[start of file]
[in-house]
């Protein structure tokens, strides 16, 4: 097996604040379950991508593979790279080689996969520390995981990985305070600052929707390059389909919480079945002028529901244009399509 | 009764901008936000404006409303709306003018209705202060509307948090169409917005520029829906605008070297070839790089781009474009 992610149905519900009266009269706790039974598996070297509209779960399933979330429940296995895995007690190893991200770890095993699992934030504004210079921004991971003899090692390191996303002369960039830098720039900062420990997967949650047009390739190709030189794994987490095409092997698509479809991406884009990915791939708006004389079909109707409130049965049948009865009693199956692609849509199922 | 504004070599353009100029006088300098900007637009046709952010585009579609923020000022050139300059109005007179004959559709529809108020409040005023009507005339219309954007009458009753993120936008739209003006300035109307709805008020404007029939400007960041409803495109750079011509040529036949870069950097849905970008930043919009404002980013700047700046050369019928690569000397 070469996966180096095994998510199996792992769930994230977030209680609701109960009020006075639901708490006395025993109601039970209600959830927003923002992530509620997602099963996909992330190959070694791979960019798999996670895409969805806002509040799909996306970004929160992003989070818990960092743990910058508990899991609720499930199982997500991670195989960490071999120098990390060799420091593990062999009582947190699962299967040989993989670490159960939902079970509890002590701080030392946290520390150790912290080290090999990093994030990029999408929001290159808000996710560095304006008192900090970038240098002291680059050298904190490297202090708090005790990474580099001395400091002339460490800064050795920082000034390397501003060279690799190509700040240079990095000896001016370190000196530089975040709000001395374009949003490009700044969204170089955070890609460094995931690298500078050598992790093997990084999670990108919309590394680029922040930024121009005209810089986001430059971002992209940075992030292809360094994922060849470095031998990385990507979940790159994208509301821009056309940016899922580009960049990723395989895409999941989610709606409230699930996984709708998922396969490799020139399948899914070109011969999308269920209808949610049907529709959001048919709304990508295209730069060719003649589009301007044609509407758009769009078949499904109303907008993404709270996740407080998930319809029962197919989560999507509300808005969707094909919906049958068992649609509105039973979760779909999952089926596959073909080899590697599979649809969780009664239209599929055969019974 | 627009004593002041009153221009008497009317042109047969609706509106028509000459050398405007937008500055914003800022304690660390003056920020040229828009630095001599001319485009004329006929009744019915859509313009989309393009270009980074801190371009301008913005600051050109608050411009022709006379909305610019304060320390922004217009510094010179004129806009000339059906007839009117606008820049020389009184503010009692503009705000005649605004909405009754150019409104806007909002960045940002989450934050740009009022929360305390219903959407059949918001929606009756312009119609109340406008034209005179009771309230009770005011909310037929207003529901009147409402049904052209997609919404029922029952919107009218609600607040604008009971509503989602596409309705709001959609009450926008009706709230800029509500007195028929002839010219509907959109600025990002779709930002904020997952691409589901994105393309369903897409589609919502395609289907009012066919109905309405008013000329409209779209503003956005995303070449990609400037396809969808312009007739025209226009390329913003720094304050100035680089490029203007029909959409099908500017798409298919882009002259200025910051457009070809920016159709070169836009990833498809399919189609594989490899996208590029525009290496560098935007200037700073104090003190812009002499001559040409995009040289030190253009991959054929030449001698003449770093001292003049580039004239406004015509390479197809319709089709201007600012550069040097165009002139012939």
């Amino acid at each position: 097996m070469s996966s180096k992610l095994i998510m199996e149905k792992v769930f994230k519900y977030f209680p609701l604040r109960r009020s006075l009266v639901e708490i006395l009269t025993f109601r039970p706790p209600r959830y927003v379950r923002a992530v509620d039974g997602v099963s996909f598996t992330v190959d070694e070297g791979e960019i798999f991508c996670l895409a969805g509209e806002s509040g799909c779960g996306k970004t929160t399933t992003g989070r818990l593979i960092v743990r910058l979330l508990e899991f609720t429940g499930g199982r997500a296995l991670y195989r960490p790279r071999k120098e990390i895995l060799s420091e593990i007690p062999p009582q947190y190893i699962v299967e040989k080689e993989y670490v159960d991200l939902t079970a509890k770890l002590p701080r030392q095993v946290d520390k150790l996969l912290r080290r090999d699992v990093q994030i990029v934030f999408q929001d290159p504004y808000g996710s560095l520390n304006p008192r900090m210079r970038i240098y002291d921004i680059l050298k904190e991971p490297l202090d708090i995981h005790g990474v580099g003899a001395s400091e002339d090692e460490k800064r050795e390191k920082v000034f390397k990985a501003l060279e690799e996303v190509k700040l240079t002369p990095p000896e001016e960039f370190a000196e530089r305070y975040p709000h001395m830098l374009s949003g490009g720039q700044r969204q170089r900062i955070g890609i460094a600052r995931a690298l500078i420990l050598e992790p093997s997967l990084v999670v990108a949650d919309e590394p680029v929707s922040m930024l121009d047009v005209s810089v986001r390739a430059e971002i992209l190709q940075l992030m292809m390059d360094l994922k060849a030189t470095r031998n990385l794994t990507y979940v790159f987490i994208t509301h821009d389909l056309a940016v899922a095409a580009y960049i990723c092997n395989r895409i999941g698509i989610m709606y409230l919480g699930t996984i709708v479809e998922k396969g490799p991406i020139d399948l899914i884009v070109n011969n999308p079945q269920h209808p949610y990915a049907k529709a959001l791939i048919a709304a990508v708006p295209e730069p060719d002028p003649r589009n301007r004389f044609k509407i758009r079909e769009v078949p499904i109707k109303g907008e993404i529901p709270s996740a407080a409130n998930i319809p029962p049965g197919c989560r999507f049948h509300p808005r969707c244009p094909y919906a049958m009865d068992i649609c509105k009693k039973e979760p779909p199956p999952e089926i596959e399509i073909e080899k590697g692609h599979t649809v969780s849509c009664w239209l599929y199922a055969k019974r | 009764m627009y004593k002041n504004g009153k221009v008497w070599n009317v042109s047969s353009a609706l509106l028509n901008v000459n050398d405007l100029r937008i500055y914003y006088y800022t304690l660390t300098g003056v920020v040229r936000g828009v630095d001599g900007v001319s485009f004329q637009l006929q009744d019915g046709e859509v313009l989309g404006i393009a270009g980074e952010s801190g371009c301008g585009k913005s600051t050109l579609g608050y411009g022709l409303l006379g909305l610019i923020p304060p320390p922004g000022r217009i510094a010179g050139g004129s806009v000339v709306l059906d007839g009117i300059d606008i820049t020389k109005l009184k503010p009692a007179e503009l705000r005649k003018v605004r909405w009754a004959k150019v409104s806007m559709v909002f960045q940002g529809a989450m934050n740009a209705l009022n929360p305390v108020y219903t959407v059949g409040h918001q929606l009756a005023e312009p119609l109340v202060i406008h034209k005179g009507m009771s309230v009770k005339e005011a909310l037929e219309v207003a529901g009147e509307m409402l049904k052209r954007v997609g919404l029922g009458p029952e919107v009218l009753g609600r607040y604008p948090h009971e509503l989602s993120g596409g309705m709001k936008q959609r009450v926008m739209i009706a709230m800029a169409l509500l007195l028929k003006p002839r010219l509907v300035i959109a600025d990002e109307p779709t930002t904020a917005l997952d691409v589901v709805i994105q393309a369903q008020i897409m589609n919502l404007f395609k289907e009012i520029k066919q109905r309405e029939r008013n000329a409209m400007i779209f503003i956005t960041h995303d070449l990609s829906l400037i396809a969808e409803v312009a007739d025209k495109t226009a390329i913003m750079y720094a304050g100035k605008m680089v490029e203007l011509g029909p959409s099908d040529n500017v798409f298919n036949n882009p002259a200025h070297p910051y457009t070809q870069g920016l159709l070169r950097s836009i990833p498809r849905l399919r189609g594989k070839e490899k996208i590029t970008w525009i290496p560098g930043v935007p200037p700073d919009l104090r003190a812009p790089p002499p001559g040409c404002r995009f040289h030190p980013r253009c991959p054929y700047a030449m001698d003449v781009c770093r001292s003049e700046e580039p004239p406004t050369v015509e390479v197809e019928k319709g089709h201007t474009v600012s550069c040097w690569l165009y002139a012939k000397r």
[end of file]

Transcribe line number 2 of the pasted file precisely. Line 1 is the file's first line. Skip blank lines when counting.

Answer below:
């Protein structure tokens, strides 16, 4: 097996604040379950991508593979790279080689996969520390995981990985305070600052929707390059389909919480079945002028529901244009399509 | 009764901008936000404006409303709306003018209705202060509307948090169409917005520029829906605008070297070839790089781009474009 992610149905519900009266009269706790039974598996070297509209779960399933979330429940296995895995007690190893991200770890095993699992934030504004210079921004991971003899090692390191996303002369960039830098720039900062420990997967949650047009390739190709030189794994987490095409092997698509479809991406884009990915791939708006004389079909109707409130049965049948009865009693199956692609849509199922 | 504004070599353009100029006088300098900007637009046709952010585009579609923020000022050139300059109005007179004959559709529809108020409040005023009507005339219309954007009458009753993120936008739209003006300035109307709805008020404007029939400007960041409803495109750079011509040529036949870069950097849905970008930043919009404002980013700047700046050369019928690569000397 070469996966180096095994998510199996792992769930994230977030209680609701109960009020006075639901708490006395025993109601039970209600959830927003923002992530509620997602099963996909992330190959070694791979960019798999996670895409969805806002509040799909996306970004929160992003989070818990960092743990910058508990899991609720499930199982997500991670195989960490071999120098990390060799420091593990062999009582947190699962299967040989993989670490159960939902079970509890002590701080030392946290520390150790912290080290090999990093994030990029999408929001290159808000996710560095304006008192900090970038240098002291680059050298904190490297202090708090005790990474580099001395400091002339460490800064050795920082000034390397501003060279690799190509700040240079990095000896001016370190000196530089975040709000001395374009949003490009700044969204170089955070890609460094995931690298500078050598992790093997990084999670990108919309590394680029922040930024121009005209810089986001430059971002992209940075992030292809360094994922060849470095031998990385990507979940790159994208509301821009056309940016899922580009960049990723395989895409999941989610709606409230699930996984709708998922396969490799020139399948899914070109011969999308269920209808949610049907529709959001048919709304990508295209730069060719003649589009301007044609509407758009769009078949499904109303907008993404709270996740407080998930319809029962197919989560999507509300808005969707094909919906049958068992649609509105039973979760779909999952089926596959073909080899590697599979649809969780009664239209599929055969019974 | 627009004593002041009153221009008497009317042109047969609706509106028509000459050398405007937008500055914003800022304690660390003056920020040229828009630095001599001319485009004329006929009744019915859509313009989309393009270009980074801190371009301008913005600051050109608050411009022709006379909305610019304060320390922004217009510094010179004129806009000339059906007839009117606008820049020389009184503010009692503009705000005649605004909405009754150019409104806007909002960045940002989450934050740009009022929360305390219903959407059949918001929606009756312009119609109340406008034209005179009771309230009770005011909310037929207003529901009147409402049904052209997609919404029922029952919107009218609600607040604008009971509503989602596409309705709001959609009450926008009706709230800029509500007195028929002839010219509907959109600025990002779709930002904020997952691409589901994105393309369903897409589609919502395609289907009012066919109905309405008013000329409209779209503003956005995303070449990609400037396809969808312009007739025209226009390329913003720094304050100035680089490029203007029909959409099908500017798409298919882009002259200025910051457009070809920016159709070169836009990833498809399919189609594989490899996208590029525009290496560098935007200037700073104090003190812009002499001559040409995009040289030190253009991959054929030449001698003449770093001292003049580039004239406004015509390479197809319709089709201007600012550069040097165009002139012939």